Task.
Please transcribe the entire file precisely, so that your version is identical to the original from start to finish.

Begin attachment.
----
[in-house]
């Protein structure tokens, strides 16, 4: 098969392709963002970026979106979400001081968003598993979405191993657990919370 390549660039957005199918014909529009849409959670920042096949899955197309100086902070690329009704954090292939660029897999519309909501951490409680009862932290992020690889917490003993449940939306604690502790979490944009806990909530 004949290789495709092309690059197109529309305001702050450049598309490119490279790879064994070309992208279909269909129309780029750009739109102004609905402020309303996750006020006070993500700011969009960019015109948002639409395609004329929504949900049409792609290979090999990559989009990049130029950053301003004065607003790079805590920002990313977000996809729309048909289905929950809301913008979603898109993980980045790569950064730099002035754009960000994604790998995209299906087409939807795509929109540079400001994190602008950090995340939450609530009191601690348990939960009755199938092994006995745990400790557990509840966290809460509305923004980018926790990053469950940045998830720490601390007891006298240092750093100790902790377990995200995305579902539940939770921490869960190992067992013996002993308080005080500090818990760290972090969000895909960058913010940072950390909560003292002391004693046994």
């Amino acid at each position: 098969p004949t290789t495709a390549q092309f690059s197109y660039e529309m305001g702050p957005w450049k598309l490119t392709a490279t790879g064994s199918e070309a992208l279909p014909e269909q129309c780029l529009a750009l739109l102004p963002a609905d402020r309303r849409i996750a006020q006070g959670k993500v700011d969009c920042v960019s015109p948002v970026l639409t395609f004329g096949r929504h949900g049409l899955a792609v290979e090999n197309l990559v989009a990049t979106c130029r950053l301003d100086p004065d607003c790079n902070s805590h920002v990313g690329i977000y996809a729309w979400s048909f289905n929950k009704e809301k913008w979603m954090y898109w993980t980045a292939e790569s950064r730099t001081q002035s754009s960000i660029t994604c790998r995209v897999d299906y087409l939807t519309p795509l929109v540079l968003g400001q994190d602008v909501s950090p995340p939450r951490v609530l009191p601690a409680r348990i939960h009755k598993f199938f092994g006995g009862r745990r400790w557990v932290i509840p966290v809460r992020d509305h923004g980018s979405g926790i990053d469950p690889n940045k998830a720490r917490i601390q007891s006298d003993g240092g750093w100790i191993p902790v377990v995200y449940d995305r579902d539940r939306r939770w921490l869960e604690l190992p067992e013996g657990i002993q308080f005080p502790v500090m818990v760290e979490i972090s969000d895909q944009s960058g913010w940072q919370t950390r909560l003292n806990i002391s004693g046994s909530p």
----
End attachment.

[in-house]
């Protein structure tokens, strides 16, 4: 098969392709963002970026979106979400001081968003598993979405191993657990919370 390549660039957005199918014909529009849409959670920042096949899955197309100086902070690329009704954090292939660029897999519309909501951490409680009862932290992020690889917490003993449940939306604690502790979490944009806990909530 004949290789495709092309690059197109529309305001702050450049598309490119490279790879064994070309992208279909269909129309780029750009739109102004609905402020309303996750006020006070993500700011969009960019015109948002639409395609004329929504949900049409792609290979090999990559989009990049130029950053301003004065607003790079805590920002990313977000996809729309048909289905929950809301913008979603898109993980980045790569950064730099002035754009960000994604790998995209299906087409939807795509929109540079400001994190602008950090995340939450609530009191601690348990939960009755199938092994006995745990400790557990509840966290809460509305923004980018926790990053469950940045998830720490601390007891006298240092750093100790902790377990995200995305579902539940939770921490869960190992067992013996002993308080005080500090818990760290972090969000895909960058913010940072950390909560003292002391004693046994």
């Amino acid at each position: 098969p004949t290789t495709a390549q092309f690059s197109y660039e529309m305001g702050p957005w450049k598309l490119t392709a490279t790879g064994s199918e070309a992208l279909p014909e269909q129309c780029l529009a750009l739109l102004p963002a609905d402020r309303r849409i996750a006020q006070g959670k993500v700011d969009c920042v960019s015109p948002v970026l639409t395609f004329g096949r929504h949900g049409l899955a792609v290979e090999n197309l990559v989009a990049t979106c130029r950053l301003d100086p004065d607003c790079n902070s805590h920002v990313g690329i977000y996809a729309w979400s048909f289905n929950k009704e809301k913008w979603m954090y898109w993980t980045a292939e790569s950064r730099t001081q002035s754009s960000i660029t994604c790998r995209v897999d299906y087409l939807t519309p795509l929109v540079l968003g400001q994190d602008v909501s950090p995340p939450r951490v609530l009191p601690a409680r348990i939960h009755k598993f199938f092994g006995g009862r745990r400790w557990v932290i509840p966290v809460r992020d509305h923004g980018s979405g926790i990053d469950p690889n940045k998830a720490r917490i601390q007891s006298d003993g240092g750093w100790i191993p902790v377990v995200y449940d995305r579902d539940r939306r939770w921490l869960e604690l190992p067992e013996g657990i002993q308080f005080p502790v500090m818990v760290e979490i972090s969000d895909q944009s960058g913010w940072q919370t950390r909560l003292n806990i002391s004693g046994s909530p």